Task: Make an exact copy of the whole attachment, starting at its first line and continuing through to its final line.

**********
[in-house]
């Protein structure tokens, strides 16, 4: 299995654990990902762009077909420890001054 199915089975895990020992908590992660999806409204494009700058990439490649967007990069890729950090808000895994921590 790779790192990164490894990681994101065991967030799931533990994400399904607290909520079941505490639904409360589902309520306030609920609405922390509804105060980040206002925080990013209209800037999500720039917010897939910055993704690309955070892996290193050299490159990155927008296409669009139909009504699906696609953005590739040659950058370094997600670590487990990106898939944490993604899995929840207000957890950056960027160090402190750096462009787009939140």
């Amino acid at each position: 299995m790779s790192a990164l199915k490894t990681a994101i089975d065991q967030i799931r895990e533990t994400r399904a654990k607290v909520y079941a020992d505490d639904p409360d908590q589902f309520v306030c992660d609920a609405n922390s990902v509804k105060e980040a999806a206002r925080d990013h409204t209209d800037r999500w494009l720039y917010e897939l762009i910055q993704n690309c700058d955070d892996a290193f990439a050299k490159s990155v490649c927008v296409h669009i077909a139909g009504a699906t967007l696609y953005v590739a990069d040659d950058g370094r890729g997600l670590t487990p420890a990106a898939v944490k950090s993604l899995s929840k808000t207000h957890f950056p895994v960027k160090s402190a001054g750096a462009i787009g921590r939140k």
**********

[in-house]
């Protein structure tokens, strides 16, 4: 299995654990990902762009077909420890001054 199915089975895990020992908590992660999806409204494009700058990439490649967007990069890729950090808000895994921590 790779790192990164490894990681994101065991967030799931533990994400399904607290909520079941505490639904409360589902309520306030609920609405922390509804105060980040206002925080990013209209800037999500720039917010897939910055993704690309955070892996290193050299490159990155927008296409669009139909009504699906696609953005590739040659950058370094997600670590487990990106898939944490993604899995929840207000957890950056960027160090402190750096462009787009939140």
């Amino acid at each position: 299995m790779s790192a990164l199915k490894t990681a994101i089975d065991q967030i799931r895990e533990t994400r399904a654990k607290v909520y079941a020992d505490d639904p409360d908590q589902f309520v306030c992660d609920a609405n922390s990902v509804k105060e980040a999806a206002r925080d990013h409204t209209d800037r999500w494009l720039y917010e897939l762009i910055q993704n690309c700058d955070d892996a290193f990439a050299k490159s990155v490649c927008v296409h669009i077909a139909g009504a699906t967007l696609y953005v590739a990069d040659d950058g370094r890729g997600l670590t487990p420890a990106a898939v944490k950090s993604l899995s929840k808000t207000h957890f950056p895994v960027k160090s402190a001054g750096a462009i787009g921590r939140k």